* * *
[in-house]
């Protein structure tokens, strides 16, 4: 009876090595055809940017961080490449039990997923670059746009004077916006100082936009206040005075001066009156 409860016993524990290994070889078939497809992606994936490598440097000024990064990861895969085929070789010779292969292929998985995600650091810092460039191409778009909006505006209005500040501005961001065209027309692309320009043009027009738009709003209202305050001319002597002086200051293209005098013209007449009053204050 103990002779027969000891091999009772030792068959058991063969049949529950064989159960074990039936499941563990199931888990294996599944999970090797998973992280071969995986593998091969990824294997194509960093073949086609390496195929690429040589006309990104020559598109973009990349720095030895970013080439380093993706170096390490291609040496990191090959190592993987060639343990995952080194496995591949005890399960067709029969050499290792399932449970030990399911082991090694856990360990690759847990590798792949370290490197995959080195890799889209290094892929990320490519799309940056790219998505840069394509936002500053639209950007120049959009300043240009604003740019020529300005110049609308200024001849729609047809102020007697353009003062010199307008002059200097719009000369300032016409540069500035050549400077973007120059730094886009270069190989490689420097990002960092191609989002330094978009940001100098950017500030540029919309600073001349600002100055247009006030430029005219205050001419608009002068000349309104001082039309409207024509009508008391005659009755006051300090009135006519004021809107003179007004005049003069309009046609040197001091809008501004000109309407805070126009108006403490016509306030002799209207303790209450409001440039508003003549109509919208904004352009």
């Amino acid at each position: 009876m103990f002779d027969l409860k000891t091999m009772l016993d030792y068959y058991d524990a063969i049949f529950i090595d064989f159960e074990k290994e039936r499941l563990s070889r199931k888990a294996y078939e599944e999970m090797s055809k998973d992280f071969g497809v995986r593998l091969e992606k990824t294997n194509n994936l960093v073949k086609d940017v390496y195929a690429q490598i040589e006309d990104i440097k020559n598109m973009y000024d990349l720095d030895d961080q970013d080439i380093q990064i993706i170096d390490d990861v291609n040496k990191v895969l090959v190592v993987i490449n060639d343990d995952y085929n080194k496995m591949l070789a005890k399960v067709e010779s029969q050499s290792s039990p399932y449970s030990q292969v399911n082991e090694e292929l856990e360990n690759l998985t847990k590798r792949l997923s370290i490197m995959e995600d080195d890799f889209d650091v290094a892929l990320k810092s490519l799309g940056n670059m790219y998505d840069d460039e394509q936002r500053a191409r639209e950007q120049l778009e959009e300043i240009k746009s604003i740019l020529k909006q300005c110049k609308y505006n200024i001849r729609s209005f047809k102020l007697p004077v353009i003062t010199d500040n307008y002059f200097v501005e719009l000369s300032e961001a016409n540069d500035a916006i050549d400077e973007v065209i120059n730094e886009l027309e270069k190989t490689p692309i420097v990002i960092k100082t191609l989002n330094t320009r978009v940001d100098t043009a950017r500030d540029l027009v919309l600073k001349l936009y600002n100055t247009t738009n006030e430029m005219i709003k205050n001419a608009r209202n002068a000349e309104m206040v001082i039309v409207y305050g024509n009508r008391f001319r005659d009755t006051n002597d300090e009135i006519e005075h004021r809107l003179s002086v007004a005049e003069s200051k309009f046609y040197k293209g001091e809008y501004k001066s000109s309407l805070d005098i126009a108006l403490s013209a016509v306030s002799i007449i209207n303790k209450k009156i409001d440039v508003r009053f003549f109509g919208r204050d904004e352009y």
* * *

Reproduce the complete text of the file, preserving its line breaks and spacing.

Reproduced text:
[in-house]
């Protein structure tokens, strides 16, 4: 009876090595055809940017961080490449039990997923670059746009004077916006100082936009206040005075001066009156 409860016993524990290994070889078939497809992606994936490598440097000024990064990861895969085929070789010779292969292929998985995600650091810092460039191409778009909006505006209005500040501005961001065209027309692309320009043009027009738009709003209202305050001319002597002086200051293209005098013209007449009053204050 103990002779027969000891091999009772030792068959058991063969049949529950064989159960074990039936499941563990199931888990294996599944999970090797998973992280071969995986593998091969990824294997194509960093073949086609390496195929690429040589006309990104020559598109973009990349720095030895970013080439380093993706170096390490291609040496990191090959190592993987060639343990995952080194496995591949005890399960067709029969050499290792399932449970030990399911082991090694856990360990690759847990590798792949370290490197995959080195890799889209290094892929990320490519799309940056790219998505840069394509936002500053639209950007120049959009300043240009604003740019020529300005110049609308200024001849729609047809102020007697353009003062010199307008002059200097719009000369300032016409540069500035050549400077973007120059730094886009270069190989490689420097990002960092191609989002330094978009940001100098950017500030540029919309600073001349600002100055247009006030430029005219205050001419608009002068000349309104001082039309409207024509009508008391005659009755006051300090009135006519004021809107003179007004005049003069309009046609040197001091809008501004000109309407805070126009108006403490016509306030002799209207303790209450409001440039508003003549109509919208904004352009």
């Amino acid at each position: 009876m103990f002779d027969l409860k000891t091999m009772l016993d030792y068959y058991d524990a063969i049949f529950i090595d064989f159960e074990k290994e039936r499941l563990s070889r199931k888990a294996y078939e599944e999970m090797s055809k998973d992280f071969g497809v995986r593998l091969e992606k990824t294997n194509n994936l960093v073949k086609d940017v390496y195929a690429q490598i040589e006309d990104i440097k020559n598109m973009y000024d990349l720095d030895d961080q970013d080439i380093q990064i993706i170096d390490d990861v291609n040496k990191v895969l090959v190592v993987i490449n060639d343990d995952y085929n080194k496995m591949l070789a005890k399960v067709e010779s029969q050499s290792s039990p399932y449970s030990q292969v399911n082991e090694e292929l856990e360990n690759l998985t847990k590798r792949l997923s370290i490197m995959e995600d080195d890799f889209d650091v290094a892929l990320k810092s490519l799309g940056n670059m790219y998505d840069d460039e394509q936002r500053a191409r639209e950007q120049l778009e959009e300043i240009k746009s604003i740019l020529k909006q300005c110049k609308y505006n200024i001849r729609s209005f047809k102020l007697p004077v353009i003062t010199d500040n307008y002059f200097v501005e719009l000369s300032e961001a016409n540069d500035a916006i050549d400077e973007v065209i120059n730094e886009l027309e270069k190989t490689p692309i420097v990002i960092k100082t191609l989002n330094t320009r978009v940001d100098t043009a950017r500030d540029l027009v919309l600073k001349l936009y600002n100055t247009t738009n006030e430029m005219i709003k205050n001419a608009r209202n002068a000349e309104m206040v001082i039309v409207y305050g024509n009508r008391f001319r005659d009755t006051n002597d300090e009135i006519e005075h004021r809107l003179s002086v007004a005049e003069s200051k309009f046609y040197k293209g001091e809008y501004k001066s000109s309407l805070d005098i126009a108006l403490s013209a016509v306030s002799i007449i209207n303790k209450k009156i409001d440039v508003r009053f003549f109509g919208r204050d904004e352009y």